Jody: Can you talk about the process of working with a director, designer and ensemble of story tellers to decide how to theatrically present their experiences?
Ping Chong: Undesirable Elements is a highly structured oral history documentary theater work. I think of it like a sonnet -- it has a set form and the variations come from within the form. The form is the same in each production, but the results and impact are always vastly different because of the nature of the stories told and people telling them.
Originally I created, wrote and directed all of the Undesirable Elements productions alone. But over the past few years that has changed. Today I always work with an assistant, who is often affiliated with the local community. My company has also developed a core group of collaborating artists who work with me on projects or take them on themselves. I always have a hand in the design.
Undesirable Elements productions are relatively spare in terms of design, but sometimes we add projections to provide context. Kate Freer has designed beautiful projections for "Cry for Peace." For this project, I thought it was important for audiences to get a sense of the physical environment the cast comes from and the historical context that has informed their experiences. The cast members tell their stories from a script, which is placed in front of them on a music stand. The show is highly rhythmic and theatrical and the script interweaves individual stories so that performers share each others' as well as their own.
Jody: Why put real people on stage?
Ping Chong We called our upcoming festival the Undesirable Elements Festival: Real People. Real Lives. Real Theater and that says it all. The Undesirable Elements series was founded to explore the theme of "otherness" and to give voice to the voiceless, to those marginalized by our society. It is amazing how the "simple" act of naming oneself in public is so powerful -- both to the person telling their story and to the audience bearing witness to it.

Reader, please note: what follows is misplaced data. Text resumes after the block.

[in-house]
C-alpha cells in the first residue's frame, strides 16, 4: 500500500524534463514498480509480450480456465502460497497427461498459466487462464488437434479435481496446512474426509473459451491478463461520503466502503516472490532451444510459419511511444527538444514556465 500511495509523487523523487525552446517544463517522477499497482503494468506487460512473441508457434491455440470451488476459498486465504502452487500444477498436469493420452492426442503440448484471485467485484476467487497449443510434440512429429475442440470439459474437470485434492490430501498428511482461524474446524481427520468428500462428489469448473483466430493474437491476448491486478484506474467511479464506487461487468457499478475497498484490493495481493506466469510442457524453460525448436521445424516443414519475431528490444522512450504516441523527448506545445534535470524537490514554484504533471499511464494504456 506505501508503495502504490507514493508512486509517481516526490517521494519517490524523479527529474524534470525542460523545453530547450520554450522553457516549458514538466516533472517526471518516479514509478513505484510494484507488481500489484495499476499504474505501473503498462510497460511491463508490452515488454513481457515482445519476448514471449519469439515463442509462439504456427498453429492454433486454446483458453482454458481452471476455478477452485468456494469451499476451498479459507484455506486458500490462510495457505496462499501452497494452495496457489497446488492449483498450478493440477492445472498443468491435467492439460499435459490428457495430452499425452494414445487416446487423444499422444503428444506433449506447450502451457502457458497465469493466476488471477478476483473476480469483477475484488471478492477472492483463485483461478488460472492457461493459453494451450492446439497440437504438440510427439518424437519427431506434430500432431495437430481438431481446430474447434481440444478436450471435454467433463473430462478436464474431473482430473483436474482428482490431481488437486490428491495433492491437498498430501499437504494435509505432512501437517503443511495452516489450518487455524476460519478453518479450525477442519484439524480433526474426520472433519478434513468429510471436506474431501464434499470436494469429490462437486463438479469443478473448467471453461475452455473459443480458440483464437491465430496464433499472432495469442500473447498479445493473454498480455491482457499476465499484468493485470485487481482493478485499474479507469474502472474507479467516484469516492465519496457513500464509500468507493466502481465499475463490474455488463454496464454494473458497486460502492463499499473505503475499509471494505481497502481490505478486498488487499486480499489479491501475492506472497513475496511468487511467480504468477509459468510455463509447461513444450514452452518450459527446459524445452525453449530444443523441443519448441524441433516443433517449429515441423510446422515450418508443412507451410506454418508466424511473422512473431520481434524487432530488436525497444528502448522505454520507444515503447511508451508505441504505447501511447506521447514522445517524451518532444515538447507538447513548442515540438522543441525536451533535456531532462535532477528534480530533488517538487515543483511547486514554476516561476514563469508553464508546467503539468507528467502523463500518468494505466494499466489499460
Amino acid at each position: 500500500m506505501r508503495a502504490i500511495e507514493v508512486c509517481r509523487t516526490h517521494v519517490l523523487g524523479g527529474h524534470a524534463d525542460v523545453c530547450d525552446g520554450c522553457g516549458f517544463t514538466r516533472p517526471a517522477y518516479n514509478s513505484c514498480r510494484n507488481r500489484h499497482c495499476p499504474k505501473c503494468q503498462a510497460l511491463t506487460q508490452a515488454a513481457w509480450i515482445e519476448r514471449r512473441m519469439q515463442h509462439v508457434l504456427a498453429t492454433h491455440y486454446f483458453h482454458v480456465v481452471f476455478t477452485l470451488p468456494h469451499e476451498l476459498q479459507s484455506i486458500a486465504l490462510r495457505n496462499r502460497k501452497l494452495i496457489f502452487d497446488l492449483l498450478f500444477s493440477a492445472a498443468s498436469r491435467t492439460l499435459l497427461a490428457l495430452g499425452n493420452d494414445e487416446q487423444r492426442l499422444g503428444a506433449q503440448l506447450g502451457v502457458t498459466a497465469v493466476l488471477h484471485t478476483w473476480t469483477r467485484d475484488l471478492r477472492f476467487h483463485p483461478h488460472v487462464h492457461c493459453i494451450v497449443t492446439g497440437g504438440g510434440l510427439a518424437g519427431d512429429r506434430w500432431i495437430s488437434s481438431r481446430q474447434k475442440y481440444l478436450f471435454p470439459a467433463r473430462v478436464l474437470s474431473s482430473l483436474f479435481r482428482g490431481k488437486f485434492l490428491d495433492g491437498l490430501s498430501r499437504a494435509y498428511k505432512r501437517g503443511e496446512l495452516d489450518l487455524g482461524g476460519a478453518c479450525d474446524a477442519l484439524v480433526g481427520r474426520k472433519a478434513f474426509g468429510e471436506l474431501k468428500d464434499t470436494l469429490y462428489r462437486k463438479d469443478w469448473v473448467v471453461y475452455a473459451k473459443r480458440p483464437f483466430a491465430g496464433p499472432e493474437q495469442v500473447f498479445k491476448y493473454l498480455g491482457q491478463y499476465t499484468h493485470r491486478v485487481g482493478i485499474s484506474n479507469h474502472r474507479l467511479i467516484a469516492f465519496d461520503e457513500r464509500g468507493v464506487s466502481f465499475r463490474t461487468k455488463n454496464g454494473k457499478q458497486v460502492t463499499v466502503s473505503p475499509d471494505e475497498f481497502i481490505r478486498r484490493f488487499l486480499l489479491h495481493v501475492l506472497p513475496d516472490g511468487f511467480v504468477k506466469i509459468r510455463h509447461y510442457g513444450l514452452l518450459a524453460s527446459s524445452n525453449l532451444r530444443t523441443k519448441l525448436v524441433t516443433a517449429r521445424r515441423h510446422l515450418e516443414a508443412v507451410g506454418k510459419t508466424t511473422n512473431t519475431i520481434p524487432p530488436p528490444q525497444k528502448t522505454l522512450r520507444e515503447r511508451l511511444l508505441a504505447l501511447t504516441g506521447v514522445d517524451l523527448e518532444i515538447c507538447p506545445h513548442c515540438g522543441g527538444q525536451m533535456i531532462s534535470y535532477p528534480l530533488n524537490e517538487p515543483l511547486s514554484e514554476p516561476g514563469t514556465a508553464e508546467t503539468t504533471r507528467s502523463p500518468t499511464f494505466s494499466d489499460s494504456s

There is a huge difference between an actor saying " if I had been in the bedroom that day when the bomb went off and killed my family, I wouldn't be here today" and knowing that the person telling you this actually experienced the event. This is why I work so closely so with the performers so that I get the story right and that they are comfortable with the stories they share. At times, the people telling the stories do so at great personal risk. The stories they share are powerful but, as any filmmaker will tell you, often the best material ends up on the cutting room floor.
Jody: What about the medium of theater lends itself to this type of storytelling?
Ping Chong: Theater is a place of communion. Undesirable Elements creates a communion between the community at large and marginalized members of that community. In this sense it returns theater to its ancient roots in spiritual practice and community engagement. Each piece in the Undesirable Elements series is a prayer for human understanding and a call for social justice.
Oct. 18 through Nov. 4 at La MaMa E.T.C. The programming will also include panel discussions, live streams of performances, and the screening of a new documentary entitled Secret Survivors: Using Theater to Break the Silence.
All shows will take place at La MaMa's Ellen Stewart Theatre (66 East 4th Street). Tickets are $20 and can be purchased by calling 212.475.7710 or visiting www.lamama.org.
Follow Jody Christopherson on Twitter: www.twitter.com/redheadjody